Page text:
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CCGs 'restricted' by competition rules

CCGs 'restricted' by competition rules


Rules and restrictions for commissioners and GPs must be reduced, a commissioning leaders has claimed. 

Dr Michael Dixon, chair of the NHS Alliance and president of NHS Clinical Commissioners believes clinicians are currently too restricted by an "over-prescriptive model" of how to bring continuity of care to patients. 

Speaking at an educational afternoon for GPs, Dr Dixon said that clinical commissioning should have "greater headroom" to do what is right. 

"We must free clinical commissioning from rules, regulations, competition restrictions and conflict of interest issues so commissioners and their constituent practices can plan and implement “general practice at scale”. This will then allow them to take on the ‘out of hospitals services’ agenda that we have all been talking about for so long," he said.  

He added: “For general practice, it is essential that we restore the element of professionalism and goodwill, which comes from treating GPs with respect, and enabling general practice to get on with the job.  This was very much the intention behind the drive for personal care and continuity of treatment for the vulnerable elderly and those with complex disease." 

Dr Dixon warned that "tick-box medicine" is not patient-centred and that the new direct enhanced service (DES) for avoiding hospital for vulnerable patients is more about "filling in forms" than relating to older people. 

He said: "When it comes to personal care and continuity it is often the un-measurables that are the most important things. And, having got rid of 40% of the QoF because it was over bureaucratic, we are in danger of replacing it with an even more bureaucratic process in the name of something that is entirely appropriate and laudable.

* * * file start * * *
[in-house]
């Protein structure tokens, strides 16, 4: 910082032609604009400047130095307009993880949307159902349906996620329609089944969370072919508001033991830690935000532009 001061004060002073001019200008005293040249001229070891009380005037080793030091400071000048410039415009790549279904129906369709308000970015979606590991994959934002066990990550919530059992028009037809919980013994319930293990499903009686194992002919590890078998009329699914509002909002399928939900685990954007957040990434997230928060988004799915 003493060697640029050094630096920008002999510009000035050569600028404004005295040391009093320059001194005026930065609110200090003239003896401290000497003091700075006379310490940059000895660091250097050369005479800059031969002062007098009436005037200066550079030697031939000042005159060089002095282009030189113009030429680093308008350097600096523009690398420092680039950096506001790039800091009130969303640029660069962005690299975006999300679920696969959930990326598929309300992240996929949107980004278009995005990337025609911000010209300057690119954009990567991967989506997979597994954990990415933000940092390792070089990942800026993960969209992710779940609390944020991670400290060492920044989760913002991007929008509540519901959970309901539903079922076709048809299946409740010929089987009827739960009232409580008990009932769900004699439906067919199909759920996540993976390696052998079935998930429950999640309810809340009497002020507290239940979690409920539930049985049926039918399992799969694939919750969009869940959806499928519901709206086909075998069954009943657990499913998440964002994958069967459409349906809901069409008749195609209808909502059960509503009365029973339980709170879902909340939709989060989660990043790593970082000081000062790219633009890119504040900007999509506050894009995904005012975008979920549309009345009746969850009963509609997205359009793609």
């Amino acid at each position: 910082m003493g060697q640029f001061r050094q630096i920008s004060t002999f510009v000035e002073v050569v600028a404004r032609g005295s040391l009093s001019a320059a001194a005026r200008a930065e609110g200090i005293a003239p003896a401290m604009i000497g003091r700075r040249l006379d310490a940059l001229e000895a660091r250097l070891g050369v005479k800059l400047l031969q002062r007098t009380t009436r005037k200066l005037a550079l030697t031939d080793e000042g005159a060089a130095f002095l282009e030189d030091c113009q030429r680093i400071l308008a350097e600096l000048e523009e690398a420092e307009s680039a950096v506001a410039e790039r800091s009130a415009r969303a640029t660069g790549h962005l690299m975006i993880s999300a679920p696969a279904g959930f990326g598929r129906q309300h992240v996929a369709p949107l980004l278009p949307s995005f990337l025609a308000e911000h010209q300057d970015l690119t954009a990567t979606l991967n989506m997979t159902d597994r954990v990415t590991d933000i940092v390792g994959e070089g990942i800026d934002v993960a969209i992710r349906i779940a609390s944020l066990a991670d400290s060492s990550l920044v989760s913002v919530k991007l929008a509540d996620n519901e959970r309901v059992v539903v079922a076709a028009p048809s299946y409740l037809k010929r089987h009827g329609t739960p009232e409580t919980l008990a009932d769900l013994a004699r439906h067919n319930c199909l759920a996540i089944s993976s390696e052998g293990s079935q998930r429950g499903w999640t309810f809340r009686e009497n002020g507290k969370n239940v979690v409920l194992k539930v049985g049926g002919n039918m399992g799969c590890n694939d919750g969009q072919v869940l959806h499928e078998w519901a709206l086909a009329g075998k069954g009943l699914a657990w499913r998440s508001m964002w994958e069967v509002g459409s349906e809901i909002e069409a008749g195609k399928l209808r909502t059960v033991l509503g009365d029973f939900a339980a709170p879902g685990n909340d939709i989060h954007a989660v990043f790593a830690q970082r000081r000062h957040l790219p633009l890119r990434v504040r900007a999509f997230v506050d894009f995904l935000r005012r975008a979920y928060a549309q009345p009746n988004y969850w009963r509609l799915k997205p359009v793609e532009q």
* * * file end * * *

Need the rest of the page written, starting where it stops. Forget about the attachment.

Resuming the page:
“Consequently, in the same way as we must give clinical commissioners greater headroom to do what is right, we must also give frontline GPs and general practices greater headroom to make a real difference.  That means less rules and restrictions, not more. It also means handing more decision making powers to local clinical commissioners working with local offices, who know the realities of everyday general practice, and the detrimental and demoralising effect that stifling bureaucracy can have on GPs trying to do their best for patients.”



I find it somewhat surprising that individuals at this level are talking about removing/reducing competition in procuring services. At its most basic level competition is governed by EU Treaty obligations which require that ALL purchasing which uses public money must be undertaken in a manner which is "Fair, transparent and allows equal treatment" of all potential suppliers/providers. Indeed for the first time this Treaty requirement was written into the new EU Procurement Directive which was published at the end of March, and is currently being transposed into UK law. The transposition process does not allow for ”derogation" or opt out of this requirement. One possible solution might be for the UK to leave the EU and thus renege on the Treaty. Ho0wever, there are problems here as the GATT and the WTO arte busy transposing rules which are similar to those of the EU into their procedures. It is therefore very difficult to see how the government can respond positively to this ongoing request. Might it not be better and ultimately more productive for patients to find out exactly how the system works and prepare to engage effectively? As the government cannot remove the competition requirement, of at least reduce it of the UK leaves the EU, and then surely the best approach is to learn how to tender effectively. If providers do not do so, there are many providers who do and will secure contracts. How will that benefit patients?

This has all been predicted before, competition does not enhance health care provision but restricts it.

We must all call on the next government to dismantle this pernicious legislation that takes funding away from front line care, and serves no valid purpose other than to create profit for private providers, which again reduces efficient delivery of care.

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